Each strand of EL wire that I ordered came with a power supply. Rather than trying to build my own, I figured I’d keep the supply intact and simply use my circuit to switch it on and off.
I connected the live terminal of the supply to the “LIVEFROMPSU” terminal and the neutral end to the “LIGHTNEUTRAL” terminal (the VCC rail). Technically, I could have just connected the live terminal straight to the EL wire, but I wanted the opportunity to place a very large resistor between the terminals of the power supply.
I believe these supplies are resonant supplies, and without some kind of load, they will build up a charge somewhere and eventually break down (think of that video of the bridge resonating and exploding). This added resistor provides a dampening effect that will prevent damage. Expecting there to be times when my glasses are totally off (when it’s quiet), I wanted to provide some minimum load to protect the supply.
I’m not sure if this is entirely necessary, or if 470k is even the correct value, but so far the supply still works.
Unlike most of my projects, the mechanical assembly of these glasses was more of a pain than the circuit itself. This is mostly due to the EL wire.
EL wire, or “ElectroLuminescent wire” is weird stuff. There are two conductors separated by some kind of fluorescent material. The two conductors act as a long capacitor, and passing a high frequency, high voltage through this capacitor causes the phosphorescent material to light up. Unlike most light-producing components, DC current doesn’t really pass from one terminal to the other. They stay isolated throughout the entire length. You can see a cross section here:
There are a limited number of colors for the phosphorescent layer, so some of the colors (like the red and pink) just have a blue inner layer with a colored outer layer that reacts with the blue to produce the desired color. Think of how some pigments react with UV light.
Let me just say that stripping EL wire is a pain in the ass. I developed a few techniques, but never really mastered it. The real issue is stripping the clear layer carefully enough to keep the outer conductors intact and not strip the coating off the inner conductor. I found that heating the wire with a flame could sometimes help loosen or soften the coating, but it still typically took me at least three tries every time. I recommend investing in WAY more EL wire than you plan on using.
For mounting the EL wire, I simply drilled some holes in the glasses and slipped the stripped ends of the EL wire into those holes. A single dot of super glue keeps the wire from sliding around on the shade.
EL wire operates at around 100V or so. The current is low enough to prevent injury, but that high of a voltage can produce a rather painful shock. I had to be careful when designing the glasses to not allow both conductors to touch my skin.
If you recall from before, for each wire, one of the conductors is traveling straight to the power supply while the other is switched on and off by the TRIACS. Those going straight to the supply are all tied together, while the others are tied individually to my board. At first, I thought there was some importance to the polarization of the EL wire and tried to maintain the polarization used in the power supply I was provided. With this orientation, the inner conductors were all tied together while the outer conductors were connected to the power supply individually.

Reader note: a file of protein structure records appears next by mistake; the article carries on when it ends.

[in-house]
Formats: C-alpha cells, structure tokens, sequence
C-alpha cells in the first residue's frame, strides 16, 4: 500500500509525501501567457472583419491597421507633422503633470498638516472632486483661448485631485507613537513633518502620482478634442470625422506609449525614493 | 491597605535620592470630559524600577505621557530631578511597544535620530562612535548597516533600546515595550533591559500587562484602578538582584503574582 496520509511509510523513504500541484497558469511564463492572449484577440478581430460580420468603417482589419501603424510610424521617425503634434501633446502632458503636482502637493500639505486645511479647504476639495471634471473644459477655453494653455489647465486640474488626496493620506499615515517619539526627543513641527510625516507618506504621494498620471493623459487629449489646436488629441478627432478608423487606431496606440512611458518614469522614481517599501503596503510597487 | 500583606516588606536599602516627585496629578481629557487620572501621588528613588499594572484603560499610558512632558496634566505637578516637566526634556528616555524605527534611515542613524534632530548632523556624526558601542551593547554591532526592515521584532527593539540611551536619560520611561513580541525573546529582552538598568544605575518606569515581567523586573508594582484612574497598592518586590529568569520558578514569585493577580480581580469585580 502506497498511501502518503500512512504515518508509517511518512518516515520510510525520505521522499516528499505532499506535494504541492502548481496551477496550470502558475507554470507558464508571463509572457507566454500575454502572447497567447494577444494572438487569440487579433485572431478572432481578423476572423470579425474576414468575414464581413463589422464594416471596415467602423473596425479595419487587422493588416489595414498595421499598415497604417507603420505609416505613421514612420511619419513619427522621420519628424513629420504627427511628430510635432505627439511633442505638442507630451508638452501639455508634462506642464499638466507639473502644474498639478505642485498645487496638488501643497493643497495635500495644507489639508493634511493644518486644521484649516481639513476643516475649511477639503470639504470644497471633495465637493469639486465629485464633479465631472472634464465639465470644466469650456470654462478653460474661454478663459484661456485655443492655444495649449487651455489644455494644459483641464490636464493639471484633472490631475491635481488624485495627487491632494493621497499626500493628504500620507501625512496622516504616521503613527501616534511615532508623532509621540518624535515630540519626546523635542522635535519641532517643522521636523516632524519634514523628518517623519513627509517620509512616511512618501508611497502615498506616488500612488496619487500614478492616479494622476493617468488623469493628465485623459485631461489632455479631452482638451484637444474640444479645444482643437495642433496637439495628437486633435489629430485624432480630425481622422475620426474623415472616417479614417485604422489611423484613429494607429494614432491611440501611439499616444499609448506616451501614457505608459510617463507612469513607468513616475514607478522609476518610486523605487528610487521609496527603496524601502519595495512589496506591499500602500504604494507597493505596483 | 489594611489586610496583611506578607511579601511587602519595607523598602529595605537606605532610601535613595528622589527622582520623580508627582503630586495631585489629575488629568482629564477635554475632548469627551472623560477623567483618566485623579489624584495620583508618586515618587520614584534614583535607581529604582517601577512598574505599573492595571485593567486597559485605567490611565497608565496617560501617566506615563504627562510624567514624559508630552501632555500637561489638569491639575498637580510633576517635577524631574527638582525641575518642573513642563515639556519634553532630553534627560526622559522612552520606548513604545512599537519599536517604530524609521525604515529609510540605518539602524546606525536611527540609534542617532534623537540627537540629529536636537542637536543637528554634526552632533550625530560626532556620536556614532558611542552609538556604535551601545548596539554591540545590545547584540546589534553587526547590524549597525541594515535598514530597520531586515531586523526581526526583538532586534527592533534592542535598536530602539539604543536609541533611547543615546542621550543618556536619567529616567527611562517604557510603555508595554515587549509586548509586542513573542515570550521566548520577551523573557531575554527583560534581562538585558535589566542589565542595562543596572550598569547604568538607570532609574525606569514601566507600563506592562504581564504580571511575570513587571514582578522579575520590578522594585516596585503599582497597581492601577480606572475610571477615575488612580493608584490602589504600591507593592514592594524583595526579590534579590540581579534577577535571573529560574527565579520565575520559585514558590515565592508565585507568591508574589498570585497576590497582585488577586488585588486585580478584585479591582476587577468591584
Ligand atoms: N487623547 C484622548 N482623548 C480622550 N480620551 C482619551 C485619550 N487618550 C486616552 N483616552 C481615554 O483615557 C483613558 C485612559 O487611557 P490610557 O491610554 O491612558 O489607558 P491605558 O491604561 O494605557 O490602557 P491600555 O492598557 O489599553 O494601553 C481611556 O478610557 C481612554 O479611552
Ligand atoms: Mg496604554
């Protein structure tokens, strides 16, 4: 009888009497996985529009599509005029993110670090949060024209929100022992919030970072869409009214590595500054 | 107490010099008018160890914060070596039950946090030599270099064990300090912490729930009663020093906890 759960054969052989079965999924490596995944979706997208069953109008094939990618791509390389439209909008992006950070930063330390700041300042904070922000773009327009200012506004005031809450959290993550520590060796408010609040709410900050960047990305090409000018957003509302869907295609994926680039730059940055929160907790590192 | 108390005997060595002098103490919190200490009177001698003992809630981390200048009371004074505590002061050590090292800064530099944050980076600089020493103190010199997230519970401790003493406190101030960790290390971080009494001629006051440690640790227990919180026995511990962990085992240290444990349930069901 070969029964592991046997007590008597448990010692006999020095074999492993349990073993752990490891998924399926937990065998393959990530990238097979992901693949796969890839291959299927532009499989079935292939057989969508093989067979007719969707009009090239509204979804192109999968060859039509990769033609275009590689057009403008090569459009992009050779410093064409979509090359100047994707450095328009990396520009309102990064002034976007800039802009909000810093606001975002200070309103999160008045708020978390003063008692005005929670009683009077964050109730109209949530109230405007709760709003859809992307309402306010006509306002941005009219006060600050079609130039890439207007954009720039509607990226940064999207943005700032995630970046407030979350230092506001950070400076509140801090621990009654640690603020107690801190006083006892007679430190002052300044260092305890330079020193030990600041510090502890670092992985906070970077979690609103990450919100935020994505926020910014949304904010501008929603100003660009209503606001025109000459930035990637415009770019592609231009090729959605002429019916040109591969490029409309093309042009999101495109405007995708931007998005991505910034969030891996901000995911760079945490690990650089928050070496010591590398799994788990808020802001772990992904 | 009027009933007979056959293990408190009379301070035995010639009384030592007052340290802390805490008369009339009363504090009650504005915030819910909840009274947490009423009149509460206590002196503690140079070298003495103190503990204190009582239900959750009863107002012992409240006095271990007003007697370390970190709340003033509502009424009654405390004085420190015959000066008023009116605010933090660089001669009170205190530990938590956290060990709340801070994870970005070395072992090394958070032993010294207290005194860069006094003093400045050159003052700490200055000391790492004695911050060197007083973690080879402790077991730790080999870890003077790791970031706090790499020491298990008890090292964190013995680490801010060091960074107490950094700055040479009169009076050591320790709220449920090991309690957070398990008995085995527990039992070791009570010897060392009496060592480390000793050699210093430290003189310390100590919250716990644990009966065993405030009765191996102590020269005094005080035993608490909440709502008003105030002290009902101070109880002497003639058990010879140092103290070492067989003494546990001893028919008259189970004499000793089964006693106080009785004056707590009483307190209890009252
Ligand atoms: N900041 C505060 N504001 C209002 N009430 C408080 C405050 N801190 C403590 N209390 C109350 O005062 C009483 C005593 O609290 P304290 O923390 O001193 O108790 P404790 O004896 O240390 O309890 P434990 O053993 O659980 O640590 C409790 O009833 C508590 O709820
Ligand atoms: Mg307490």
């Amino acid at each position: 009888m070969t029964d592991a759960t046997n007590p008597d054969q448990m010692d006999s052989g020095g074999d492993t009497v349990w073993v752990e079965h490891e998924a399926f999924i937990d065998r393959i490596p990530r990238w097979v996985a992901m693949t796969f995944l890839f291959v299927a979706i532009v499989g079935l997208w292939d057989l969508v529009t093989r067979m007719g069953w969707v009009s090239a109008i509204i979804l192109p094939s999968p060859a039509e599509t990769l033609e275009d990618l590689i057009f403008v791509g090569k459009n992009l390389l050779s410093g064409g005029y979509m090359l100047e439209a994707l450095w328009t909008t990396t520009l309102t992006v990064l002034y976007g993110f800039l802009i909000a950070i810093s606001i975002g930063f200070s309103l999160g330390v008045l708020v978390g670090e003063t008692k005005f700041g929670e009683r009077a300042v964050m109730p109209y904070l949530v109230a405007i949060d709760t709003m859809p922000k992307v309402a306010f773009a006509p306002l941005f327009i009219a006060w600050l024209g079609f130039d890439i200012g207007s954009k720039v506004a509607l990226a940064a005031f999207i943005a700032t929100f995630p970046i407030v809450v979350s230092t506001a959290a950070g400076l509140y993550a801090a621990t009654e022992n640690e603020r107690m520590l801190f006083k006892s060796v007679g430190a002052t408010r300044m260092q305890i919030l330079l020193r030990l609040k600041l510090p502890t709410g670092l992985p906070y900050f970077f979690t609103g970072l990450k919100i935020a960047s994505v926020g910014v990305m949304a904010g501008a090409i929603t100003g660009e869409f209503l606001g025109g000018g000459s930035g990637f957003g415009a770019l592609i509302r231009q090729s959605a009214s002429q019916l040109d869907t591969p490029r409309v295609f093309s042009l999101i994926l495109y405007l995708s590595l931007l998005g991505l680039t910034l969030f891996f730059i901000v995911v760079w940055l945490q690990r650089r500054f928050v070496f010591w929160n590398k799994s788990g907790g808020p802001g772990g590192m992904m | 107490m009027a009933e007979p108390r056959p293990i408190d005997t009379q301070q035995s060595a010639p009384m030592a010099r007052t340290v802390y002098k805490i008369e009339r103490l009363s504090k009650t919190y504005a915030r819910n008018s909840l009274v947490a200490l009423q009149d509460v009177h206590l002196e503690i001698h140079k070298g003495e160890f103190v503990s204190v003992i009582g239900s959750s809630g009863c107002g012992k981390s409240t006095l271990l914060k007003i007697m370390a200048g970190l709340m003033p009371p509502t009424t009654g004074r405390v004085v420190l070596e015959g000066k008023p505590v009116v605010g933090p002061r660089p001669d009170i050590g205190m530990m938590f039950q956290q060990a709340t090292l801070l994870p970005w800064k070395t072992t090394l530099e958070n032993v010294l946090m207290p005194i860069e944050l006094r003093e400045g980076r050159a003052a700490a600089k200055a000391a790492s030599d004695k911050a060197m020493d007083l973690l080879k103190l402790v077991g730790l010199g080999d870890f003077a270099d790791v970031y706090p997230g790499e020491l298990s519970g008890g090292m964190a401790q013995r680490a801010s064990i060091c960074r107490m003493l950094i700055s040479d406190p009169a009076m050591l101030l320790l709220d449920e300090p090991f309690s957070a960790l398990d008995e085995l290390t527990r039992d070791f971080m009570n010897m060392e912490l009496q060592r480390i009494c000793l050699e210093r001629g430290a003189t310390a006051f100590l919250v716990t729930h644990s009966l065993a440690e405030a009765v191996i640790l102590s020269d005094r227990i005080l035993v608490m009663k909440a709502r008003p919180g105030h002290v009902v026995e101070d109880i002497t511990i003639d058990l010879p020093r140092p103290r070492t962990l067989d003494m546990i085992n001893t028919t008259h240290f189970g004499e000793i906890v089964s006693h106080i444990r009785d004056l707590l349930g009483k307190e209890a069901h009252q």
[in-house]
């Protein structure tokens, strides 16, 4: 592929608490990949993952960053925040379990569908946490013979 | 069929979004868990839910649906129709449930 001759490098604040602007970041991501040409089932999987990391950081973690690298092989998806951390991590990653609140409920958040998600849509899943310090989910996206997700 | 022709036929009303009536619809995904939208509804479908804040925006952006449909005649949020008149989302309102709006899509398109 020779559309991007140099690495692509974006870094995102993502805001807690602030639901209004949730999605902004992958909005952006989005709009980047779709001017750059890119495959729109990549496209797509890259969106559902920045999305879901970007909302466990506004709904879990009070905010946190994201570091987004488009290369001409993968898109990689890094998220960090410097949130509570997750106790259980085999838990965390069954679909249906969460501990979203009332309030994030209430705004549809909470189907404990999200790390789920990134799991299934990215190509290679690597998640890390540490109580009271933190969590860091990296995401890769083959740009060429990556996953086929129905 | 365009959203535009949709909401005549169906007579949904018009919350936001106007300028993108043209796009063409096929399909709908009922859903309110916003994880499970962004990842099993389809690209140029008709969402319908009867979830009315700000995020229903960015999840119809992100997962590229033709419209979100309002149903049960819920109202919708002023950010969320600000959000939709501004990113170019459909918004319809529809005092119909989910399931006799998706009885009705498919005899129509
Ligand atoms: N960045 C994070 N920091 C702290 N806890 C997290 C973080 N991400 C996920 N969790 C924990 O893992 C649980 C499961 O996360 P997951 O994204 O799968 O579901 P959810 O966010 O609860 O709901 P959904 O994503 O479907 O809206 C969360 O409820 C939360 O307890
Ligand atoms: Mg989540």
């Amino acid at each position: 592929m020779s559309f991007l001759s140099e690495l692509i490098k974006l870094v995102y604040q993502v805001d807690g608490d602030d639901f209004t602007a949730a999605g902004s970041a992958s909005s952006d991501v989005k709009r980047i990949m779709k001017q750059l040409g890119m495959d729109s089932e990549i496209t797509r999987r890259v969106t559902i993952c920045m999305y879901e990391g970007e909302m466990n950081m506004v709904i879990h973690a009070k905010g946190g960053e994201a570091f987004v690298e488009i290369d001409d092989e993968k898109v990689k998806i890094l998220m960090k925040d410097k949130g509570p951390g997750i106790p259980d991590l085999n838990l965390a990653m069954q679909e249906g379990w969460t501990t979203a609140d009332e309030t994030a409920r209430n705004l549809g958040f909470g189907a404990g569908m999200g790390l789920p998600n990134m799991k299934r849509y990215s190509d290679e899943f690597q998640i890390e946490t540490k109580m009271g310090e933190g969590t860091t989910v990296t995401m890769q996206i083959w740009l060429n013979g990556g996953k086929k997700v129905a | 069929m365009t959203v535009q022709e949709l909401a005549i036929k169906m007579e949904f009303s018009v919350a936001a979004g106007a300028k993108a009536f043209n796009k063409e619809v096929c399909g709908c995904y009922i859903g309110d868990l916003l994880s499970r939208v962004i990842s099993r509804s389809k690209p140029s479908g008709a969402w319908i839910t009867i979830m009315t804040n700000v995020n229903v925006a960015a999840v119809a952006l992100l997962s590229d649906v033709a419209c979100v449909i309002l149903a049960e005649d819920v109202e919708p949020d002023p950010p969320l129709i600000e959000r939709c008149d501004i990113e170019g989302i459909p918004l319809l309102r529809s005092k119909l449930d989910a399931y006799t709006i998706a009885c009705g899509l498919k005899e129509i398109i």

Mechanically, this was an issue because the outer conductors are extremely fragile, and any sort of tugging on the wires going to my circuit would break them. To fix this, I reversed their roles. I tied all of the outer conductors together, so that all of the strain was going to the stronger inner conductors:
The connections on the inner conductors were wrapped safely in electrical tape to prevent electrocution of my face.
Here’s a schematic doodle:
To bridge the nose, I simply connected the inner conductors of the wire on one side to the inner conductors on the other. All of the outer conductors were tied together for stability and redundancy.
All of this wiring is out of my field of view (as if you can see anything out of these glasses anyway), and above the nose piece, so I actually can’t feel it at all. I’m a little weary of folding the glasses though as the wiring on the right side is a little tight.
I was in a super big hurry to finish this project before New Years, so I was a little hasty with the design. There are numerous ugly reworks of my circuit, and as you can see in the image above, I wasn’t too concerned with aesthetics when cutting a hole out for the gain adjustment knob. The circuit will sometimes enter a mode where all of the lights turn on regardless of incoming audio which can only be fixed by power cycling. I’m not entirely sure why that is, but if I was planning on using these again, I would just redo the circuit entirely. After all as I said before, the glasses were the hard part.
The sound reactive effect of the glasses is really a sight to behold. I’m super impressed with myself. Enjoy!
Also, I just had to share this:
So it’s “Maximum UV Protection” for the parts that are actually…opaque.
Well, it was a wild and crazy night. I got a lot of compliments and one guy offered to buy them off me for a whopping $20! Here’s a pic of my friend and I right before heading out (she’s got pretty cool glasses herself):
Bill of Materials
For those of you who want to try making these on your own, here’s a bill of materials. All you really need are the “DIGIKEYPARTNO”s. It’s in .csv format.
I had several requests for photos of the circuit board, so here they are:
Relevant Reader Mail:
For more on EL wire power supplies, click here.
For more on EL panels and dimming EL materials, click here.
Project files can be found here: Stronger Glasses package v1.0